Peninsula College described as small but mighty

President speaks of building workforce

Suzanne Ames.

Suzanne Ames.

PORT ANGELES — Peninsula College is the second-smallest of the 34 colleges in the Washington State Community and Technical Colleges system, but what it lacks in size it makes up for in community support and the ability to make a difference in the lives of students and its impact on local businesses, said President Suzy Ames on Wednesday.

Having worked at community and technical colleges for 23 years along the I-5 corridor, Ames said the difference between her experience at those places and at Peninsula College was “night and day.”

Too many distractions, too many other educational institutions and too many other priorities made it difficult to get the attention of students, businesses and social service agencies — and to get them to work together.

“For me, it makes my job so much more meaningful because we can actually affect change right here in our local community,” said Ames on the Clallam County Economic Development Council’s “Coffee with Colleen” program via Zoom.

Linking student success to business success by building a work-ready workforce has been a priority for Ames since she arrived at Peninsula College, which is based in Port Angeles but has branches in Port Townsend and Forks, last summer.

Short certificate courses and promoting flexible course delivery that prepares students for entry into the workplace, Ames said, are designed to appeal to those who do not want to invest the time and money in a traditional two- or four-year college program.

It also hopefully will reverse a 10-year enrollment slide that started before the pandemic.

The college is continuing to build its slate of professional technical programs in areas like software development, dental hygiene and veterinary tech.

This fall, for the first time, it will offer a professional technical program in Forks — a certificate in natural resources — and it plans to bring a nursing certificate program to its Port Townsend campus fall semester as well.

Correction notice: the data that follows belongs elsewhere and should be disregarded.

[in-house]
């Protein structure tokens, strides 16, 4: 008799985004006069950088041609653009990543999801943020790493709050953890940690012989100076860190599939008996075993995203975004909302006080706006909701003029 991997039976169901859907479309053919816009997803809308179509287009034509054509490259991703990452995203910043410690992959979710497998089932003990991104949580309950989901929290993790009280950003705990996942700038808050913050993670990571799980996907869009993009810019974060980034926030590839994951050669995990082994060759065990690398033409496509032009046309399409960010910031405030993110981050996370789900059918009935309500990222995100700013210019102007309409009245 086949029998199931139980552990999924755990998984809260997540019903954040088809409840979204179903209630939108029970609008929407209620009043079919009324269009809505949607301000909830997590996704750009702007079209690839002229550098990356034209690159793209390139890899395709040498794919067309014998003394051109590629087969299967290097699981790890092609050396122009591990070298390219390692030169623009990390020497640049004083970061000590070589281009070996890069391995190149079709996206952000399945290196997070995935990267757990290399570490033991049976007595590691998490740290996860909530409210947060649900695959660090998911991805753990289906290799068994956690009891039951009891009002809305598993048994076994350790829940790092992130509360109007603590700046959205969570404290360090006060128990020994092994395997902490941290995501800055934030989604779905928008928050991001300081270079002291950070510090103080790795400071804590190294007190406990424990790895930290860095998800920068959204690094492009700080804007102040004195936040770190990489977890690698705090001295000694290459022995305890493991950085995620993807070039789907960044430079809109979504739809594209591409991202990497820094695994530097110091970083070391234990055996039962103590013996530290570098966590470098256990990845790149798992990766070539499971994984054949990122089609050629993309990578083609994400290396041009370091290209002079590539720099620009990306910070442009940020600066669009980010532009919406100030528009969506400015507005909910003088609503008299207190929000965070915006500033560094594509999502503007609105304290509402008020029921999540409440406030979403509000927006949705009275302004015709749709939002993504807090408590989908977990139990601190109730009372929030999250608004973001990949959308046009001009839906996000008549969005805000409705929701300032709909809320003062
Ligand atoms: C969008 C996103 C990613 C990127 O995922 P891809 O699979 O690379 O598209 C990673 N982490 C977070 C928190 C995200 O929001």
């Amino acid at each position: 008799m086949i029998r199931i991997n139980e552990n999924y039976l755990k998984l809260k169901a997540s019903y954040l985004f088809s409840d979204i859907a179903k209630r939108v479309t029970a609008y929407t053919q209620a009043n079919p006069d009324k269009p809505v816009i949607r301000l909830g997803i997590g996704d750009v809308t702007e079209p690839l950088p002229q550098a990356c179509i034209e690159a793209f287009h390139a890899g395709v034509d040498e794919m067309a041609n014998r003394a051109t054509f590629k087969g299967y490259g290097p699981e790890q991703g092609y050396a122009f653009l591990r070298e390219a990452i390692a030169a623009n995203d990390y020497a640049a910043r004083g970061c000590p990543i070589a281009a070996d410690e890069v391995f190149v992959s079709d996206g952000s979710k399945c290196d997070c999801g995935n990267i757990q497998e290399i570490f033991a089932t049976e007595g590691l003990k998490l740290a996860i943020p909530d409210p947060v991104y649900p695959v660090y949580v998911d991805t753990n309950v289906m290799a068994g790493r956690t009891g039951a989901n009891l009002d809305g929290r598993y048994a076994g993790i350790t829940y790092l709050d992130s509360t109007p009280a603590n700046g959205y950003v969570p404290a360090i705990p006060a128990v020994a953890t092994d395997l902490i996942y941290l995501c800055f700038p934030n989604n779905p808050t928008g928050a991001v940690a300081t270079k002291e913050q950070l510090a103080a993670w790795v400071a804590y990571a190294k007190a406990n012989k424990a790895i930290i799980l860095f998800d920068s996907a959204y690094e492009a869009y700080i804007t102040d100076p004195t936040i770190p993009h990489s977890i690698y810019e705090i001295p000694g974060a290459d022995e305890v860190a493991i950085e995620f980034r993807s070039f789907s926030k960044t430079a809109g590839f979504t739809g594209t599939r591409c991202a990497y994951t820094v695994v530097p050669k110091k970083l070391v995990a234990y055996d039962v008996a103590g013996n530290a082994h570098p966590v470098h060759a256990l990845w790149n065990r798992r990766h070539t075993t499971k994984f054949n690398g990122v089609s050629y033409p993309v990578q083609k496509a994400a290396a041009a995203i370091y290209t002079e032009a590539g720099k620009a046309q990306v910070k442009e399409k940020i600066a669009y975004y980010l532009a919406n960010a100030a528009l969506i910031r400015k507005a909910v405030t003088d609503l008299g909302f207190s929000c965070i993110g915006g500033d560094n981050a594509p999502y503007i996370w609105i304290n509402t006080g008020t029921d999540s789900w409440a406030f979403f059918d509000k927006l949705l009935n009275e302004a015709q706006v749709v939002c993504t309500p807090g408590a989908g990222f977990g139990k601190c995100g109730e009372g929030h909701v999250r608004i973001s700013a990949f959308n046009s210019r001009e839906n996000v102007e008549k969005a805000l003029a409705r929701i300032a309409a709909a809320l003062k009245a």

Ames said the reaction to the college’s expanded offerings had been positive in terms of both feedback and funding.

“This community is very supportive of our professional technical programs, whether it’s an employer or just somebody that wants to support students, they donate a lot of money to us and we’re super grateful for them,” Ames said.

Nonetheless, many of the technical programs the college offers or is in the early stages of developing require expensive equipment to purchase and maintain. The college must fundraise or seek grants to be able to offer them.

“We need to have an electric vehicle donated to us so we can offer an electric vehicle [automotive technology] program,” she said.

“A bunch of money is directed to our nursing program every single year so we can keep that equipment up and running. One mechanized mannequin is $100,000, and upkeep of that is insanely expensive.”

Part of the Washington State Board for Community and Technical Colleges’ capital budget request this year included $2 million for each of its 34 system colleges for program improvements.

Ames said those funds would be applied to what she called “unsexy” but essential upgrades that would keep Peninsula College up and running.

“The electricity switch gears in our welding and auto repair building are over 50 years old and they’re about to fail, and if they fail, we won’t be able to offer welding and auto repair and construction trades, so part of that $2 million would go to replace those,” Ames said.

“The software that runs our HVAC system across the whole campus has failed and the software has expired, so we need to purchase a new software and a new ongoing license.”

On Monday, Feb. 27, Ames and her team met with more than 20 local social service agencies gathered at Peninsula College to build partnerships that would support students, many of whom are also their clients, she said.

Her eventual goal, Ames said, is to create an on-campus student center with wraparound services and staffed by local agencies that have knowledge, expertise and experience in assisting people with a wide variety of needs.

“The response was totally inspiring,” Ames said. “Every single one of them said ‘yes.’”


Reporter Paula Hunt can be reached at